This is a guest post by Carolyn Barnes who lived in eastern Bhutan with her husband, Jacob during the 2010/2011 school year. This wonderful story originally appeared on her own blog and she very kindly agreed to reboot it so I could share it here. For more of Carolyn's funny and smart observations you can follow her on twitter at @CBarnesAnthro
The cartoon was created by the multi-talented Bhutanese artist Pema Tshering who works in a large variety of mediums and styles including water color, film and most recently animations. You can follow his work on facebook
Living and Learning
In the summer of 2010, just after marrying, my husband Jacob and I set off for Eastern Bhutan. I took a position as a lecturer at Sherubtse College in Kanglung, while Jacob became a house-husband or, as he likes to joke, a “home minister.” After the initial elation of realizing that we were in Bhutan to stay, we of course had quite a serious bout of nervousness and homesickness. Arriving in the thick of the monsoon exacerbated our despair.
What was even worse about the monsoon rains was that they socially isolated us at the time when we needed to be out-and-about the most. We felt trapped inside our wet home and, when we were able to get out, we found that many of our neighbors were still on vacation and some of the shops were closed until students returned. Although we did what nesting we could and tried to get out and show our face around town, we were bitterly lonely...and damp.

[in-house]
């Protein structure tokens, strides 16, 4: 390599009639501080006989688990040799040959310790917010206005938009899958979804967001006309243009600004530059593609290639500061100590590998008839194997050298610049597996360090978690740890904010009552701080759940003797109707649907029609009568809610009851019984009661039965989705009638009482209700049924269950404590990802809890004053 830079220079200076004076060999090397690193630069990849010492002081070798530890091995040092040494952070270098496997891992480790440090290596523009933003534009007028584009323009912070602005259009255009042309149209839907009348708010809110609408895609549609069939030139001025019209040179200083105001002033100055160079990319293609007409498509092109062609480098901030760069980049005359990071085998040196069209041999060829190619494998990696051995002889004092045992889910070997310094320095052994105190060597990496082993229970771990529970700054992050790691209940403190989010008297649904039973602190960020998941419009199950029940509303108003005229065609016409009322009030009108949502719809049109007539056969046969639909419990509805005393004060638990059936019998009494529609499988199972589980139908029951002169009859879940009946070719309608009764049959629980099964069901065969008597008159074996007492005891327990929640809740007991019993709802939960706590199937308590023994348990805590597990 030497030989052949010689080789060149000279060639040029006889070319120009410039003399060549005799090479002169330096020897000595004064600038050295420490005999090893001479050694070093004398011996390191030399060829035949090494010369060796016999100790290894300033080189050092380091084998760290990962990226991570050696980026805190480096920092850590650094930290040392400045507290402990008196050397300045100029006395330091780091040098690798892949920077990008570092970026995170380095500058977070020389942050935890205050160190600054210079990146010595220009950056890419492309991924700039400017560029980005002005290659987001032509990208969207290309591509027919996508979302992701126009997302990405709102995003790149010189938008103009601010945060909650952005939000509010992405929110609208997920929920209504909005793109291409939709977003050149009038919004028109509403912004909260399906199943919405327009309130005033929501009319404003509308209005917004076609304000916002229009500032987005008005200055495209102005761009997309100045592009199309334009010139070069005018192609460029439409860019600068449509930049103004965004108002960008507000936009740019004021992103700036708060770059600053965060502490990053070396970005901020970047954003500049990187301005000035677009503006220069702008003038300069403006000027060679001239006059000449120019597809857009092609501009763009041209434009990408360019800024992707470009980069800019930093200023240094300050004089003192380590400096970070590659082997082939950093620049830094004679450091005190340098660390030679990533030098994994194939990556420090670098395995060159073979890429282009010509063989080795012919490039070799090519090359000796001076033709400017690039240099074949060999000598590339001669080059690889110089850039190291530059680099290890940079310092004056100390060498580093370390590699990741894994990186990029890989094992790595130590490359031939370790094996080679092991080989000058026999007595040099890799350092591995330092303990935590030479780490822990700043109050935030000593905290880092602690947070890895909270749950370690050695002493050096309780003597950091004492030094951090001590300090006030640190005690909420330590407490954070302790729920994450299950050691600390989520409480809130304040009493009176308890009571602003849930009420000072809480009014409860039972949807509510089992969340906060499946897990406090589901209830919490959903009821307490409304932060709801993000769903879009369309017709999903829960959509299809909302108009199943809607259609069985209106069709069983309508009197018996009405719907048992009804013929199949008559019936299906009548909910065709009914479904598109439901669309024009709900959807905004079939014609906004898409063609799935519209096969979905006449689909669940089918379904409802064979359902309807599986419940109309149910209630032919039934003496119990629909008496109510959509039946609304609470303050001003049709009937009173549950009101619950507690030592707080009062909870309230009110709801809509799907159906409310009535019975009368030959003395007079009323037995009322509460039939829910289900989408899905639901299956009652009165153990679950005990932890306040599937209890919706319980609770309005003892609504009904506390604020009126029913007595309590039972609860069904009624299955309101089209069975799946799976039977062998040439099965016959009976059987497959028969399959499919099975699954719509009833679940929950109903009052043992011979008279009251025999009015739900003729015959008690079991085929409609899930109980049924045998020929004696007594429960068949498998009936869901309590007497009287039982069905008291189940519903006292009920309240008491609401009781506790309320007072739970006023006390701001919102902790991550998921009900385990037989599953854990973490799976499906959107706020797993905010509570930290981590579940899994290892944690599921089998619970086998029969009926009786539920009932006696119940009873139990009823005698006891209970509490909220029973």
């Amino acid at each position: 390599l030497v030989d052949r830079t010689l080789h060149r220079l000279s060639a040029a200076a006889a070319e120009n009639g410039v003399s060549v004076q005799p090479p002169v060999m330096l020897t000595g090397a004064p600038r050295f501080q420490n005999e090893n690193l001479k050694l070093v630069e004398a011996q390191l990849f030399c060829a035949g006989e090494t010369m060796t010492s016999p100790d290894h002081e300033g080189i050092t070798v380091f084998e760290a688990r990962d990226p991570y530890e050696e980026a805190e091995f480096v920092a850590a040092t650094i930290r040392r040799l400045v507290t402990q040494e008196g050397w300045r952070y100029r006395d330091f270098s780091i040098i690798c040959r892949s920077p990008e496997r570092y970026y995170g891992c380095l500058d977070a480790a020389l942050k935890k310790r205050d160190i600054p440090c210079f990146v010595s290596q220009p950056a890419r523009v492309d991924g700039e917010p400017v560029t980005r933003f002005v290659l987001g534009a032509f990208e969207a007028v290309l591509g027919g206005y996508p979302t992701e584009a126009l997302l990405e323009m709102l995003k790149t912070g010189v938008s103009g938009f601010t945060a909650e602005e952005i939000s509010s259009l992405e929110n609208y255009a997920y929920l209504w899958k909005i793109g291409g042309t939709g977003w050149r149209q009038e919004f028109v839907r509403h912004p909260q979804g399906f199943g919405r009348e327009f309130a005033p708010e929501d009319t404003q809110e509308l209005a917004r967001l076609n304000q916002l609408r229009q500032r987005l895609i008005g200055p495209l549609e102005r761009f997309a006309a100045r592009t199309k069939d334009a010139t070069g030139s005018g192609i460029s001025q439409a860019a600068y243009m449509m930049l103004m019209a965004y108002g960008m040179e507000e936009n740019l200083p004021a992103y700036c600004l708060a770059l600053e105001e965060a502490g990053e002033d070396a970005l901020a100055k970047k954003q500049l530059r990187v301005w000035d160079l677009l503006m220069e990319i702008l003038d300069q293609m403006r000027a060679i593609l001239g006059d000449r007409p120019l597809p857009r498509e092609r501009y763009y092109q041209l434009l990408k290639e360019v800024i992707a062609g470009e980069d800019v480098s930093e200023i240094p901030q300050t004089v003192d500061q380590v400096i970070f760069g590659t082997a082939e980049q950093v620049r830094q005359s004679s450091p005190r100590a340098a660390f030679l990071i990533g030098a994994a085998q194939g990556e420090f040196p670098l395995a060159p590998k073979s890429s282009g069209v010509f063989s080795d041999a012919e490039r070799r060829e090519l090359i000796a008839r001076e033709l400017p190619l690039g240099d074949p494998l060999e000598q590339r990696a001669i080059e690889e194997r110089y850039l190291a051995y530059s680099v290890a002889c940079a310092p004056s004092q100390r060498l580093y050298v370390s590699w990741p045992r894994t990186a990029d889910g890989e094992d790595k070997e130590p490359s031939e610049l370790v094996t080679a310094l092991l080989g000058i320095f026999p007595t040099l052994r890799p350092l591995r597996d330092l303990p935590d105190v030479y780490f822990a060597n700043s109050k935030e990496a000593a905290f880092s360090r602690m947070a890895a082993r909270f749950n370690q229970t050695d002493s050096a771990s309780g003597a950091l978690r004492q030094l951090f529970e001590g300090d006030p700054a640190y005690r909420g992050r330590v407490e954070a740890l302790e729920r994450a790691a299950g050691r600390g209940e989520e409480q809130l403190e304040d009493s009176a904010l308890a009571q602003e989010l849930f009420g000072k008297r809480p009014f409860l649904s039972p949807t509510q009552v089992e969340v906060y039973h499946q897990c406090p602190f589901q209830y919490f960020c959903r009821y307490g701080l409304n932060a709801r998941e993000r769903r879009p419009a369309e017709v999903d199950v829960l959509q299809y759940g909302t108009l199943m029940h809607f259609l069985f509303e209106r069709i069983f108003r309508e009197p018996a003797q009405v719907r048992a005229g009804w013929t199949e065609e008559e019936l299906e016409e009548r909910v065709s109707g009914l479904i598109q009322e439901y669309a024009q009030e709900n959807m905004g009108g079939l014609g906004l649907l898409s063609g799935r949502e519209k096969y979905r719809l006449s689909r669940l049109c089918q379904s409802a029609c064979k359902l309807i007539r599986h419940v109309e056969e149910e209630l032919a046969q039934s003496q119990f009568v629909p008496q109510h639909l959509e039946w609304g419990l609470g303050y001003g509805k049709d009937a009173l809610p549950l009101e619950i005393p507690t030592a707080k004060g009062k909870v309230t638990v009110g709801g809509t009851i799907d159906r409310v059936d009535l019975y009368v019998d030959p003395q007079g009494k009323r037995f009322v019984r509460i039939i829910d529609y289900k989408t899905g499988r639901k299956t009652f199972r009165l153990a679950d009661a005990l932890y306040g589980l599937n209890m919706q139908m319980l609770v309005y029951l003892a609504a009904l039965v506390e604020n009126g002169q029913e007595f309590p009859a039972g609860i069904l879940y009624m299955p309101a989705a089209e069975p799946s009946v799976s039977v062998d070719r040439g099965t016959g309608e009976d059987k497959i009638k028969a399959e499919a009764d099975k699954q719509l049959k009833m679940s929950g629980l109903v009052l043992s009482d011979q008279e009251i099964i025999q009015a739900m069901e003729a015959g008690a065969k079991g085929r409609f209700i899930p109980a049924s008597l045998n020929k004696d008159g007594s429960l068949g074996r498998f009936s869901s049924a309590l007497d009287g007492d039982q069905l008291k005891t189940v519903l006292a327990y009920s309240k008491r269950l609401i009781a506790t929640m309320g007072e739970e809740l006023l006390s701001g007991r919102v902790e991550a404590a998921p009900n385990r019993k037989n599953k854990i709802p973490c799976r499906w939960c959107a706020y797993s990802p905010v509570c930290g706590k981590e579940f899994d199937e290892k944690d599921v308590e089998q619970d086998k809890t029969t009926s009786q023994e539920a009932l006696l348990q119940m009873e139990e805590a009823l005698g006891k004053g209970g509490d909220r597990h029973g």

Shopping was the real way we began to feel more established in the community, especially before I began working. Shopkeepers asked who we were, introduced themselves, and helped us find goods. They quite often were the ones who explained the ‘obvious things’ to us; the local knowledge about daily living that Bhutanese take for granted but that we remained clueless about. One of the ladies often explained to us how to prepare and cook produce we’d never seen before: how to trim and fry olo choto or make datse with fiddlehead ferns. Another explained the differences in the eggs imported from India and those produced in a big farm down in the valley. Yet another showed us how to charge our cell phone with credit and how to pick out the best passion fruits (yum!).
While very instructive, these first interactions were often awkward and uncomfortable for quite some time. I really worried we were bothering these people or that they’d think we were wasting their time with tedious questions. While this may have been the case, these early dealings were essential in introducing us to life in Kanglung. In particular, one humorous shop interaction from our first week in the village became quite the legend amongst our local friends.
The Rice Incident
One day the rains decided to subside for a bit, so we went shopping about 15 minutes up the highway in “Upper Market.” Having decided that we needed to buy rice to cook in our new rice cooker, we went into a shop and surveyed a small room of half-empty bags of grains sitting on the ground. The young shop-girl directed us to what was probably the most expensive and fancy rice in the store, saying that it would be “good for you.” Jacob examined it, rolling some of the grains in his hand before we confirmed that we’d take it. The price we paid seemed quite expensive, but we were newcomers and eager-to-please. As the shopkeeper girl hollered something at her mother in the next room, Jacob continued to examine the bag of rice, which was about 1/3 full, lifting it up and down to gauge its weight. I asked how heavy it was and if he thought we’d have a problem carrying it home.